Chemicals in soaps and cosmetics may be causing early puberty in children
Young people are hitting puberty at a younger age.
Researchers from the University of California (UC) Berkeley in the US have found that the daughters of mothers who had higher levels of diethyl phthalate and triclosan in their bodies during pregnancy experienced puberty at younger ages.
The research suggests exposure to a plastic called diethyl phthalate or a chemical called methyl paraben as a child or in the womb could trigger an early adolescence.
Certain phthalates are used in scented products such as perfumes, deodorants, soaps, shampoo, toothpaste and cosmetics while parabens are often used as preservatives in cosmetics and other care products.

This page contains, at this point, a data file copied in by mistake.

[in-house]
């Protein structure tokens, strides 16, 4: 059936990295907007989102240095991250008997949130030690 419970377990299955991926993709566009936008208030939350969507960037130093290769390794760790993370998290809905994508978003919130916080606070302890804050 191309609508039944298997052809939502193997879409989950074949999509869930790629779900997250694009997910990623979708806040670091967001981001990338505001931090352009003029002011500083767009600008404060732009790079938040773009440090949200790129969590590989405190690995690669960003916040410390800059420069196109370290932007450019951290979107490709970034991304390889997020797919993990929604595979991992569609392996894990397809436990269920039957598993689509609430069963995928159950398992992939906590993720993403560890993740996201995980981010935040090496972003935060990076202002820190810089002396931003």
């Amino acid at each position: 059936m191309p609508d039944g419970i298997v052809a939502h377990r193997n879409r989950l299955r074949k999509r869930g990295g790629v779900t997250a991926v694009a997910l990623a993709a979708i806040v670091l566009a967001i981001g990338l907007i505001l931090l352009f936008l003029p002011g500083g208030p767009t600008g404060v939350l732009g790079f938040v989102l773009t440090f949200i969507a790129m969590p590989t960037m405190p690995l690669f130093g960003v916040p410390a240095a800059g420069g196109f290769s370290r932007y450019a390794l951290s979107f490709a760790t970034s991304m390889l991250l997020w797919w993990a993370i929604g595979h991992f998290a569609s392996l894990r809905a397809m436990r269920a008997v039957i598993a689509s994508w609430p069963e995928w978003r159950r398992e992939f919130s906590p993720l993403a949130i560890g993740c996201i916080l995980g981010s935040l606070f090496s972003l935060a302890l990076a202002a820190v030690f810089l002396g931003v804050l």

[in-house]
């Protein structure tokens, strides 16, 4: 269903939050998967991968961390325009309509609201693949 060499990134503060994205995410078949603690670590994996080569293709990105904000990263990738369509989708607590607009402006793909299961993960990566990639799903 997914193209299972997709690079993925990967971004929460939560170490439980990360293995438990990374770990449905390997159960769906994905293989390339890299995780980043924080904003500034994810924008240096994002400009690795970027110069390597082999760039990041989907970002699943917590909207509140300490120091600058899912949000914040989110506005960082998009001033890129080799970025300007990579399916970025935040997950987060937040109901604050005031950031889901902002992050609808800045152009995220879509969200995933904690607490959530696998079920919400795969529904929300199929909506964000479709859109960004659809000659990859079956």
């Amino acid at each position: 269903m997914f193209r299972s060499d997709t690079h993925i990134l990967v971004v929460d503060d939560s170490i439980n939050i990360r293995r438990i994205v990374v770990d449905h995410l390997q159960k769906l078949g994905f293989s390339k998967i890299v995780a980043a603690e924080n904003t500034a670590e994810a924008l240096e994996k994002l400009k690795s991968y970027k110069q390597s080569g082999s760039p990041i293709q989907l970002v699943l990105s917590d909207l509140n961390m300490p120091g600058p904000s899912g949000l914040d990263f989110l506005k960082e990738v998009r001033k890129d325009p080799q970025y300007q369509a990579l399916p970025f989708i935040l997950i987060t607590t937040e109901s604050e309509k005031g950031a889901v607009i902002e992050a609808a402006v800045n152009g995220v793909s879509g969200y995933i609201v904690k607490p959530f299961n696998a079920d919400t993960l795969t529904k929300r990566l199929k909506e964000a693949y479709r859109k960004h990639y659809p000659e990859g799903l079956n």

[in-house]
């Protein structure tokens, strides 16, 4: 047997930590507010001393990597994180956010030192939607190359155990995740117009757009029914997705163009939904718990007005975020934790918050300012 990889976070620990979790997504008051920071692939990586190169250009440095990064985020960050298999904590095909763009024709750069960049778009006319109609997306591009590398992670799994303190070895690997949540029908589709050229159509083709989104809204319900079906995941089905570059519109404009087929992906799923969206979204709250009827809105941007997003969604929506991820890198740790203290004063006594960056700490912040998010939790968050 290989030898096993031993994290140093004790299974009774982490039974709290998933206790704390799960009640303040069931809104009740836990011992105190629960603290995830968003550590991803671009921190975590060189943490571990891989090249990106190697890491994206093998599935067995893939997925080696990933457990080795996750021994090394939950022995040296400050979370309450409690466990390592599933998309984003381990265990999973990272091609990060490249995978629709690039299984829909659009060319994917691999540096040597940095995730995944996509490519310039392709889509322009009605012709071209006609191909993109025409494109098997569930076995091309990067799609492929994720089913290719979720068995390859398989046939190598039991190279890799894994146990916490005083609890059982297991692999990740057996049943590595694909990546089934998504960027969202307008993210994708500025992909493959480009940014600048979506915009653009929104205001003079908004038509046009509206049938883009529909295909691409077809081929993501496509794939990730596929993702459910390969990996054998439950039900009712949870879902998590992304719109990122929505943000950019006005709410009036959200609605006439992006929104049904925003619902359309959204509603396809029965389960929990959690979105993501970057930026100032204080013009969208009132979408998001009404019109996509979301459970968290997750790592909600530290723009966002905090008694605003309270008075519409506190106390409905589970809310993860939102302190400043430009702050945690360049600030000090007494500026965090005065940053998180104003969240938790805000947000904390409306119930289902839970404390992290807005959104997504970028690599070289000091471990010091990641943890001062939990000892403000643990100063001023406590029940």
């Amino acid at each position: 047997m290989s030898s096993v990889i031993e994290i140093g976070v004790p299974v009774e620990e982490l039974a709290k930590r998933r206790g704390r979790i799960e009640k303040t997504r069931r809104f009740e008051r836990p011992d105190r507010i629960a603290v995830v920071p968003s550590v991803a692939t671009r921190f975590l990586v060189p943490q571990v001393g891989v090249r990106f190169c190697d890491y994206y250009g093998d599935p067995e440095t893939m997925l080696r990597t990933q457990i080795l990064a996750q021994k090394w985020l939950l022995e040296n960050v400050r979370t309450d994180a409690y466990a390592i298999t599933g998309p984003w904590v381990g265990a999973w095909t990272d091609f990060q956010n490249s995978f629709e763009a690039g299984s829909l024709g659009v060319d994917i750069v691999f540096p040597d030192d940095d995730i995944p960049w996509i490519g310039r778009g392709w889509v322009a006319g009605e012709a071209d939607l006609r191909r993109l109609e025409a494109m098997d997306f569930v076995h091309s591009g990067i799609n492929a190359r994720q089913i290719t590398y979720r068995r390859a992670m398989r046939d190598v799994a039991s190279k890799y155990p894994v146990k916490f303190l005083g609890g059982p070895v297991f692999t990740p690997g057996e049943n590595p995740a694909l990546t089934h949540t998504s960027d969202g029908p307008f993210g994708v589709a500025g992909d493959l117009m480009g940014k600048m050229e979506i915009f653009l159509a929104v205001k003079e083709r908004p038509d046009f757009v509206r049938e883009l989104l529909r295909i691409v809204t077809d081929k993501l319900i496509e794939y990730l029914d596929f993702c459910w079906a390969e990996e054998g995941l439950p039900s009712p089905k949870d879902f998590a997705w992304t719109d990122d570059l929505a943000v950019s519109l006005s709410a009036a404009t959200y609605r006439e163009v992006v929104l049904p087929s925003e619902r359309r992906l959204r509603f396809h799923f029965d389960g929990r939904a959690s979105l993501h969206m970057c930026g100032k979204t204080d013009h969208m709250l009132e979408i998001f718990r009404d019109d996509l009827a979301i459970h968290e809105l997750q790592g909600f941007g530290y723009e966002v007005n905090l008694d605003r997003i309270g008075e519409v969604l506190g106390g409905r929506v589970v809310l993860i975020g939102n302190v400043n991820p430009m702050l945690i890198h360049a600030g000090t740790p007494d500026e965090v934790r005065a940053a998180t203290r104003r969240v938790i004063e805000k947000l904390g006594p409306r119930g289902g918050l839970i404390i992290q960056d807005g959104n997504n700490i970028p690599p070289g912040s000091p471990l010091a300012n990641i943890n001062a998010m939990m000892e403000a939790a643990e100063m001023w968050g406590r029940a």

The results were published in the journal Human Reproduction and came from data collected as part of the US Center for the Health Assessment of Mothers and Children of Salinas study. The study followed 338 children from before birth to adolescence.
“We found evidence that some chemicals widely used in personal care products are associated with earlier puberty in girls,” said Dr Kim Harley, associate professor in public health at the University of California, who led the study.
“Specifically, we found that mothers who had higher levels of two chemicals in their bodies during pregnancy – diethyl phthalate, which is used in fragrance, and triclosan, which is an antibacterial agent in certain soaps and toothpaste – had daughters who entered puberty earlier.
“We also found that girls with higher levels of parabens in their bodies at the age of nine entered puberty earlier.”